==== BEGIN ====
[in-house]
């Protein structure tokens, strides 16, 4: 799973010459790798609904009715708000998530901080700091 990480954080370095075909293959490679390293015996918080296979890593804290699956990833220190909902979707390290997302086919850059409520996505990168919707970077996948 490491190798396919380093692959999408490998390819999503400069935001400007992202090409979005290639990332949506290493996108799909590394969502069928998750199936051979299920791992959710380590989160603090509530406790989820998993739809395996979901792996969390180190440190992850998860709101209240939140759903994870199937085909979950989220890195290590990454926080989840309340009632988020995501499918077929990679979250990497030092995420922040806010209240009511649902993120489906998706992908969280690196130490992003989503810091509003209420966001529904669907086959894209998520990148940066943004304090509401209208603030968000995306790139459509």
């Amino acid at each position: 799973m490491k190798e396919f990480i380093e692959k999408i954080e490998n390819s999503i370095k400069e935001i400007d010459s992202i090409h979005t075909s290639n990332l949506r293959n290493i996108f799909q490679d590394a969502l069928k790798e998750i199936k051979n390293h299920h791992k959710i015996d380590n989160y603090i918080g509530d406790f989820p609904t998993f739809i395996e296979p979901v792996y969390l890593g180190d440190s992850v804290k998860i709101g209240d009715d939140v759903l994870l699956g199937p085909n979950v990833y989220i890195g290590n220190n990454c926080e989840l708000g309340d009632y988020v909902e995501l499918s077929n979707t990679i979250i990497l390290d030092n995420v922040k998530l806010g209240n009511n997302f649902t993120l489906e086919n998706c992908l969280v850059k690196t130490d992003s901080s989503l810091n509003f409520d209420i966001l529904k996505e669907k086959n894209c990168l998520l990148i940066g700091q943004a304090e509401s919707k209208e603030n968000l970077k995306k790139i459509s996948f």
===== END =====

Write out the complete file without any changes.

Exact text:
[in-house]
């Protein structure tokens, strides 16, 4: 799973010459790798609904009715708000998530901080700091 990480954080370095075909293959490679390293015996918080296979890593804290699956990833220190909902979707390290997302086919850059409520996505990168919707970077996948 490491190798396919380093692959999408490998390819999503400069935001400007992202090409979005290639990332949506290493996108799909590394969502069928998750199936051979299920791992959710380590989160603090509530406790989820998993739809395996979901792996969390180190440190992850998860709101209240939140759903994870199937085909979950989220890195290590990454926080989840309340009632988020995501499918077929990679979250990497030092995420922040806010209240009511649902993120489906998706992908969280690196130490992003989503810091509003209420966001529904669907086959894209998520990148940066943004304090509401209208603030968000995306790139459509």
């Amino acid at each position: 799973m490491k190798e396919f990480i380093e692959k999408i954080e490998n390819s999503i370095k400069e935001i400007d010459s992202i090409h979005t075909s290639n990332l949506r293959n290493i996108f799909q490679d590394a969502l069928k790798e998750i199936k051979n390293h299920h791992k959710i015996d380590n989160y603090i918080g509530d406790f989820p609904t998993f739809i395996e296979p979901v792996y969390l890593g180190d440190s992850v804290k998860i709101g209240d009715d939140v759903l994870l699956g199937p085909n979950v990833y989220i890195g290590n220190n990454c926080e989840l708000g309340d009632y988020v909902e995501l499918s077929n979707t990679i979250i990497l390290d030092n995420v922040k998530l806010g209240n009511n997302f649902t993120l489906e086919n998706c992908l969280v850059k690196t130490d992003s901080s989503l810091n509003f409520d209420i966001l529904k996505e669907k086959n894209c990168l998520l990148i940066g700091q943004a304090e509401s919707k209208e603030n968000l970077k995306k790139i459509s996948f």